Protecting Yourself from Coronavirus in CourtsPosted on: September 11, 2020
The information provided on this post does not, and is not intended to, represent legal advice. All information available on this site is for general informational purposes only. If you need legal help, you should contact a lawyer. You may be eligible for our free legal services and can apply by calling our Covid Legal Hotline at 1-844-244-7871 or applying online here.
Why should you be concerned about Coronavirus if you have a court appearance?
You might have filed a court case or had one filed against you and:
- Have been ordered by a doctor to quarantine for 14 days.
- Be waiting for results of a Covid test you took because you had symptoms or have been near someone with Covid.
- Be in a high risk group the Governor has ordered to stay home, like people over age 60, with heart conditions, diabetes, asthma, immuno-suppressed, kidney disease, etc. Heath officials also recommend these people stay home because the coronavirus can be so much worse for them.
- Have someone else in your home with one of these conditions, so that you need to avoid getting the virus to keep them safe.
- Have a fever for any number of reasons –many courts will no longer let you in if you have a high temperature.
- Have been near someone with the virus. Some courthouses have guards who will not let you in unless you answer safety questions before you can come in.
- Not have a car and have been avoiding public transportation because you could be exposed on a bus or when riding in someone else’s car or taxi, OR
- be trying to keep as safe as possible from the virus.
What are courts required to do to minimize the risk from Covid-19?
What the courts need to do is different in different situations. In general, the Louisiana Supreme Court has ordered that video hearings (such as Zoom) should be used as much as possible for court hearings. Some courts are doing most of their hearings that way.
When the courts require people show up in person, the Louisiana Supreme Court has ordered the courts must take the steps needed to allow social distancing. Under the Governor’s Orders, courts must also enforce mask-wearing throughout the facility.
What should I do if I am concerned about Covid-19 and get a notice to come to a court hearing?
If you get a notice to go to court, you can call the Judge’s staff (but not the judge) and find out what can be done to keep safe.
How do I get the number to reach the Judge’s staff?
You can find the number:
- On the notice telling you to appear in court (sometimes);
- On a website for the court (usually)
- In the following directory for courts if it is not a Justice of the Peace court: https://www.lasc.org/press_room/annual_reports/reports/2019_Guide_to_Louisiana_Courts.pdf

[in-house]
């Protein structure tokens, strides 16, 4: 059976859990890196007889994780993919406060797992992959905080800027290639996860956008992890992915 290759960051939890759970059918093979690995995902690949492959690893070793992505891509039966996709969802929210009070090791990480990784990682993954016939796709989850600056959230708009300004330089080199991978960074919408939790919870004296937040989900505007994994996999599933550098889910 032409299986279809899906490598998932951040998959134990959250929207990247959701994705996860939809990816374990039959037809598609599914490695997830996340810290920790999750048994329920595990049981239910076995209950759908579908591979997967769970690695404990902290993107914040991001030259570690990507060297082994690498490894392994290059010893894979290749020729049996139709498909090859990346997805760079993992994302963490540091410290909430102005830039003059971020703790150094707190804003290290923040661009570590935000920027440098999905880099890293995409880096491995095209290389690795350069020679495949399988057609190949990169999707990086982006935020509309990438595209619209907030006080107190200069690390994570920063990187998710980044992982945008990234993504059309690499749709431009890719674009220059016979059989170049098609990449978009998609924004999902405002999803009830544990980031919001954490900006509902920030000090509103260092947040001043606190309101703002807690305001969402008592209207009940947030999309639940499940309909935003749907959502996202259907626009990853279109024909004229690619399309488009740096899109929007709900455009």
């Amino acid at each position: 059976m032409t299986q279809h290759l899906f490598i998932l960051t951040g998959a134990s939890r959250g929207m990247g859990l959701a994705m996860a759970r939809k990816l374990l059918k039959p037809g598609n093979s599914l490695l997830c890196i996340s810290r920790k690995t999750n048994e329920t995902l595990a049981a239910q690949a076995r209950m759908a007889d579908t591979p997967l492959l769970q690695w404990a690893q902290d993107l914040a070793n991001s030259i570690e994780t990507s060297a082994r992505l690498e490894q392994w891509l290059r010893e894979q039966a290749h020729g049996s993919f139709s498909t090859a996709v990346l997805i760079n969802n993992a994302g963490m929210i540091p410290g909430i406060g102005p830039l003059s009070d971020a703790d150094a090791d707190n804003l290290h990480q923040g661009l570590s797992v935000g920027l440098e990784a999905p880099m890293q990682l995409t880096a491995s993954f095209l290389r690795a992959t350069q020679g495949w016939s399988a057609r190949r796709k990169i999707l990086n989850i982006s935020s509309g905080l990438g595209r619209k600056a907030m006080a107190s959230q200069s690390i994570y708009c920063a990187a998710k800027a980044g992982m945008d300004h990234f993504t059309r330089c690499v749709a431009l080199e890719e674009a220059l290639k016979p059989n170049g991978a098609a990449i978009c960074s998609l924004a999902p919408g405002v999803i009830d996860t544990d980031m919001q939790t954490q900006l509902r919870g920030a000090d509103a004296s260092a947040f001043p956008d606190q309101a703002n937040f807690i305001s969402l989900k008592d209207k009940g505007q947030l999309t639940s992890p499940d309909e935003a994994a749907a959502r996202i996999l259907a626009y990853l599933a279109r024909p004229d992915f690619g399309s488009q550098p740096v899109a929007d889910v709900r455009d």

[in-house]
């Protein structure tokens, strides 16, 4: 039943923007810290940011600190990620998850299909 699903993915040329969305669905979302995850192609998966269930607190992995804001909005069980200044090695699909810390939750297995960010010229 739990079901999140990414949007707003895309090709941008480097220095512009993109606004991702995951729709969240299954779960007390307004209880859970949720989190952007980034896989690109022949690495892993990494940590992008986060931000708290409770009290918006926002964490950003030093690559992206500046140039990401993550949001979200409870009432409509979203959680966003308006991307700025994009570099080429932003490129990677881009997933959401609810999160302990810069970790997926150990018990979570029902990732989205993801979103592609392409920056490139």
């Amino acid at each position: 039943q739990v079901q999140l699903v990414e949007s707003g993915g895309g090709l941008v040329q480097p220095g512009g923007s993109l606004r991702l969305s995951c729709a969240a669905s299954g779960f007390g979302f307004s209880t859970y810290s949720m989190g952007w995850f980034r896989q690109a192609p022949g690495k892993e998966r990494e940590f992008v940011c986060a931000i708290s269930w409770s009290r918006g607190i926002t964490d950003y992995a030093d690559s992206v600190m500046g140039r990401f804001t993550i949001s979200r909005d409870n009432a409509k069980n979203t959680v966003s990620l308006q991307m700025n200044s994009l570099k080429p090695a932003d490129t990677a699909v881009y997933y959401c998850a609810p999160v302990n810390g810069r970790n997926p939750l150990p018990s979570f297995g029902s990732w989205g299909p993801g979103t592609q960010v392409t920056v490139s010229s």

- In the following directory if it is a Justice of the Peace court: https://www.ag.state.la.us/JusticeCourt/Directory
What questions should I ask the court staff?
- What the Covid screening procedures will be at the courthouse (who is not allowed in)
- What to do if you are not let into court for your hearing
- What to do if you are in any of the situations discussed above (ordered to stay home, supposed to stay home, protecting someone in your home is at high risk, etc.)
- (if you need it and would be able to do it) Whether you can do your court hearing by Zoom or something like that, and what the court’s instructions are for arranging and doing that.
- (if you need it) Whether you could get your hearing delayed for a couple of weeks until you are out of a quarantine, or until you would have your test results back,
- If you have a condition that is at high risk for the coronavirus, whether you can participate by Zoom or something similar as an “accommodation” for your disability, and if not what accommodations the court will make. (Most conditions that put people at high risk also entitle people to “accommodations” under the Americans with Disabilities Act.)
- What to do if you need to participate by Zoom or something like that, but do not have a smartphone or computer with internet to do that, or do not know how to do that.
- How you can get evidence to the court, under its current procedures.
What might you look out for in the courthouse?
- Whether people have their temperature checked and answer Covid screening questions before entering, to know how safe it is being near others in the courthouse
- People should be socially distanced (usually 6 feet), even in line for Covid screening, metal detectors, and elevators.
- There should social distancing both inside and outside the courtroom. People should not be sitting shoulder-to-shoulder on benches, or be seated in areas where people have to be closer than 6 feet away when they walk past.
- People in elevators and stairways should be socially distanced, so people are not close together.
- Everyone should be wearing a mask properly, covering both their mouth and nose, except for court employees whom no one has to get within 6 feet of.
- In hallways, there should be markings (on the floor or the walls) to show people where to stand so they are 6 feet apart while waiting.
- Does a sign or other obvious instructions tell people who are not allowed into the courthouse how to alert the court to not take action in their case while they are kept out?
- Check in and Covid screening should be easy to follow, even if you do not speak or read English.
What might you look out for in the courtroom?